Nigeria, a nation deeply scarred by colonialism and years of civil war, took the decision in 1991 to build a new capital city at the country’s centre.
Abuja is Africa’s first modernist capital and follows in the tradition of other planned cities across the world, from Brasilia (Brazil), to Washington D.C. (USA) to Chandigarh (India). In contrast to Lagos the former capital of Nigeria, Abuja has been carefully planned to project a particular aesthetic to a global audience, inclusive of manicured lawns, un-congested roads, and buildings infused with a nouveau African-centeredness.
In Abuja, the Nigerian government intended to build an African utopia, one which would represent a unified, independent Nigeria for the country’s fractured, inequal social groups. As the Minister of the Federal Capital Development Authority, Alhaji Iro Dan Musa, claimed in a 1983 interview, the government wanted a capital city which “belonged to all Nigerians” best achieved by “starting afresh in Abuja”[i].
Yet despite grand, utopian plans for a new and modern capital, in planning and building Abuja an all too familiar pattern of exclusion and disparity has emerged.
Lagos, Abuja’s predecessor, was under colonial rule violently divided between areas for rulers and those for subjects; a division which served to enforce control over the Nigerian population by their colonial officers. And yet these same tactics of divide and rule are deployed in present day Nigeria, utilised by the Nigerian elite to distance themselves from the urban working poor, creating stark spatial divisions between the included and excluded in contemporary Nigerian society. Indeed it was the continuation of social and spatial stratification and a deepening of inequality, difference and division in Lagos, which paved the way to the forming of a new capital in a fresh, “neutral territory”[iii] .
Indeed despite the contrast between realities and intentions, the creation and design of Abuja was intended to allow Nigeria to rid itself of its colonial past and of “undoing everything the colonials had done wrong in Lagos”[iv]. Although the territory was equidistant from all edges of the country in theory establishing its location as “neutral”, in reality it was located in the northern part of the country which is heavily influenced by Islamic culture.
Rights and access to the city
Physical and economic exclusion are however an ever-present reality in Abuja; the average citizen simply cannot afford the privileges of inner city living due to unaffordable rents and a lack of access to affordable transport, and is thus physically separated from the inner spaces of the city. The majority of the city’s wealthy residents live in the centre where there are paved roads with street lamps, regular power supply, adequate water supply, infrastructure and amenities. While more than 70% of Abuja’s working population live in dilapidated satellite towns, owing to their inability to pay the high cost of accommodation in the city centre[ii].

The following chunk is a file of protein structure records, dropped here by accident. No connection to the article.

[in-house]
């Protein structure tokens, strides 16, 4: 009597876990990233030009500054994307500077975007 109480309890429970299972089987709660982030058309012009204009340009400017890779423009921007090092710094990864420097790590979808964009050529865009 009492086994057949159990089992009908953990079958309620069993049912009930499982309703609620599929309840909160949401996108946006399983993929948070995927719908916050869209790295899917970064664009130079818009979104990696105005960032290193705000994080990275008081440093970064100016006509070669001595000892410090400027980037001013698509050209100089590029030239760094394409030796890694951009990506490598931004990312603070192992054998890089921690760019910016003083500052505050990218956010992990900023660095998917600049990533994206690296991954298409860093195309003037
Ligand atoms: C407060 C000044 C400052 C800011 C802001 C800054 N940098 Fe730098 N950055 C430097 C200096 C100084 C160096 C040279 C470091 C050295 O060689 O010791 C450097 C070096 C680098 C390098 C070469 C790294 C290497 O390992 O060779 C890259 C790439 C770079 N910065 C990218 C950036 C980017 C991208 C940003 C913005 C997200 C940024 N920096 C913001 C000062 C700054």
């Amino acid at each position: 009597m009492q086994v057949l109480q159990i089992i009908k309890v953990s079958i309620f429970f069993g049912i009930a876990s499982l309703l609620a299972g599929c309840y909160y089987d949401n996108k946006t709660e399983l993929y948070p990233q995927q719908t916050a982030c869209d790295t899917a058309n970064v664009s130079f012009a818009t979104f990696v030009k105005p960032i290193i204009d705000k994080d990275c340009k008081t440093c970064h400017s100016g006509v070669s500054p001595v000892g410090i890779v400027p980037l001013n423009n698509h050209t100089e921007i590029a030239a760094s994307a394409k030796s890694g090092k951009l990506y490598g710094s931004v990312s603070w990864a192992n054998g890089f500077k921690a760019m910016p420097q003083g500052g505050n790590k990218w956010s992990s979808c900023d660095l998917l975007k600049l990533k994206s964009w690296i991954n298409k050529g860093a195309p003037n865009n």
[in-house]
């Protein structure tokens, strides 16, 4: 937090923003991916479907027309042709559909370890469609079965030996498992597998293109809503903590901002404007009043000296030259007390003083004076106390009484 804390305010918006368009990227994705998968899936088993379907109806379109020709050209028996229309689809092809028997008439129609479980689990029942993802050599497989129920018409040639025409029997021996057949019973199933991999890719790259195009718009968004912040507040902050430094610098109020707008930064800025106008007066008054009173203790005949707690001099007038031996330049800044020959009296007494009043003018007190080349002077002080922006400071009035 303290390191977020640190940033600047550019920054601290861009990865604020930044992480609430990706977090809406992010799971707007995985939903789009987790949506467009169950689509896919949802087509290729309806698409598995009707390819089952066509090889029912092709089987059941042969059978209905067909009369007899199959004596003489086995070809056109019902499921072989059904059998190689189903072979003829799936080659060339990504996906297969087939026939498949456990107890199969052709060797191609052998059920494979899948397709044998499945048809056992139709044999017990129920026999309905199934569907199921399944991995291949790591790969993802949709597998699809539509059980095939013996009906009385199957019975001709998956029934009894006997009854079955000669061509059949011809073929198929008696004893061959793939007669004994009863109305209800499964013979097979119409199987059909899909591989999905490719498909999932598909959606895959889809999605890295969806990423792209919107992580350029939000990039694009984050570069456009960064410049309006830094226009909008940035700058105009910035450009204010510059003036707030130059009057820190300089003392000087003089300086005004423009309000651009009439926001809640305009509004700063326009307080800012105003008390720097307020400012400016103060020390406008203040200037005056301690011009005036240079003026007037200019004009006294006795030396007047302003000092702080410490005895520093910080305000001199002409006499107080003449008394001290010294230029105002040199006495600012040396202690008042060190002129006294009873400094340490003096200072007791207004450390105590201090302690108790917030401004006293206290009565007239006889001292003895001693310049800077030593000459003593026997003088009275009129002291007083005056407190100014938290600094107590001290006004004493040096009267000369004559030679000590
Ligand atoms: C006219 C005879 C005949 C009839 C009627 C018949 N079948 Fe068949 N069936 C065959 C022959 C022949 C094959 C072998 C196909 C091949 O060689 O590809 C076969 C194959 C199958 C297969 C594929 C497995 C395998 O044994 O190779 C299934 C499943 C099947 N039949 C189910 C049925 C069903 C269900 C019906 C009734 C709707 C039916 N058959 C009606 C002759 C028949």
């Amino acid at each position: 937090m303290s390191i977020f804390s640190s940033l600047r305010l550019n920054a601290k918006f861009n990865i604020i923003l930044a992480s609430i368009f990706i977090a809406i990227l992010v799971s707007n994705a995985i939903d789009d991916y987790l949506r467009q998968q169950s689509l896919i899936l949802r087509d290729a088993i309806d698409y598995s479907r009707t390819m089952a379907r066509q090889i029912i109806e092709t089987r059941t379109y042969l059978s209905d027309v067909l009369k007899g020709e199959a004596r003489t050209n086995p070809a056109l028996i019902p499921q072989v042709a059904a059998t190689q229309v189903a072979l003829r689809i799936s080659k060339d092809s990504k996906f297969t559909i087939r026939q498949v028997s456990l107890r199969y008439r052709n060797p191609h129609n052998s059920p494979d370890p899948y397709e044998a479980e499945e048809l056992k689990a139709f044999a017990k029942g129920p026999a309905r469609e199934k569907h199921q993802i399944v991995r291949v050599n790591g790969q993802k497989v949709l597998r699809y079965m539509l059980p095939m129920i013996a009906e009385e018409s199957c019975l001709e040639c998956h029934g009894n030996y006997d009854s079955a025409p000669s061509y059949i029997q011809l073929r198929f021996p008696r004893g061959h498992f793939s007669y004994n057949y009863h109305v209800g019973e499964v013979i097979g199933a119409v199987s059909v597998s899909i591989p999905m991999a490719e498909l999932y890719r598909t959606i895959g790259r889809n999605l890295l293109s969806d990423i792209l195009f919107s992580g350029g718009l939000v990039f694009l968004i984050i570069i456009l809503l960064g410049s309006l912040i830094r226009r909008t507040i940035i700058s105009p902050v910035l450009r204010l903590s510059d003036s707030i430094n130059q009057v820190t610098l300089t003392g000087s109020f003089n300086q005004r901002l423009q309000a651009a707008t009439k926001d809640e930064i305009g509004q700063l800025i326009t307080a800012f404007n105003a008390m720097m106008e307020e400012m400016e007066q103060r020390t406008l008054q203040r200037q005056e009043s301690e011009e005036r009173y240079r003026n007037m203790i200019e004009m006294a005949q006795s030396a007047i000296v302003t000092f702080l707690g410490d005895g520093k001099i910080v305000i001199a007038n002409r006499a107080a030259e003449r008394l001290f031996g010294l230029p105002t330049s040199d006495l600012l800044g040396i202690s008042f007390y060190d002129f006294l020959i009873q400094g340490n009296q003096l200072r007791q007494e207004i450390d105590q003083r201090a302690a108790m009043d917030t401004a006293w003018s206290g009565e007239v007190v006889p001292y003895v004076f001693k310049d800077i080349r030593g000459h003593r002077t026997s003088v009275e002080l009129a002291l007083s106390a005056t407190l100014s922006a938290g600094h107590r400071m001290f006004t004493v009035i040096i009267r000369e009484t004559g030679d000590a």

Everyday exclusion is not unique to Abuja, yet the city does serve as a microcosm of a fraughtly contested politics of exclusion which affects the entire nation. A politics which manifests in a number of forms across everyday life in the city.
“Illegal” developments and the master plan
From its very inception the key challenge in governing Abuja, has been to deal with the illegal development of residential and/or commercial properties near the centre of the city. Illegal developments in the city centre violate planning control laws and for the most part are slated for demolition. Indeed in 2003 El-Rufai – the former Minister of the Federal Capital Territory reiterated his desire to rid the city of illegal developments, and deliver a city defined by controlled growth and the promotion of foreign investment [v]. El-Rufai’s tenure led to the demolition of more than 200 buildings in the FCT and thousands in the satellite towns [vi]. This strict enforcement of policy left many poor families stranded and unable to regain a foothold in the city, and further served to violently demonstrate which population groups had the right to lay claim to Abuja’s built environment, and which did not.
The original master plan for Abuja states that the development authority must “develop a housing policy and program tailored to the needs of the Capital’s population”[vii]. In reality affordable housing in Abuja is only accessible to the middle to upper classes. The location of luxury homes close to the National Assembly and away from ordinary city neighborhoods is demonstrative of the master plan’s advocacy of residential segregation by income. Indeed, one could claim that the master plan aims to craft an environment of cyclical exploitation by using the urban poor for cheap labor to run and service the city (janitorial, drivers, sanitation etc) and yet physically keeping them at distance, unable to benefit from nor participate in the city.
Exclusion and division also form a central part of state planning policy at Abuja’s peripheries. For example, several satellite towns around Abuja were built specifically to house the employees of various multinational companies including Shell, and Julius Berger. Despite the fact that the conditions in these towns are poor, only the employees of these companies are provided housing while those without employment must deal with “self-help” initiatives.
Street activity in the Kubwa satellite town. Ifeoma Ebo, all rights reserved.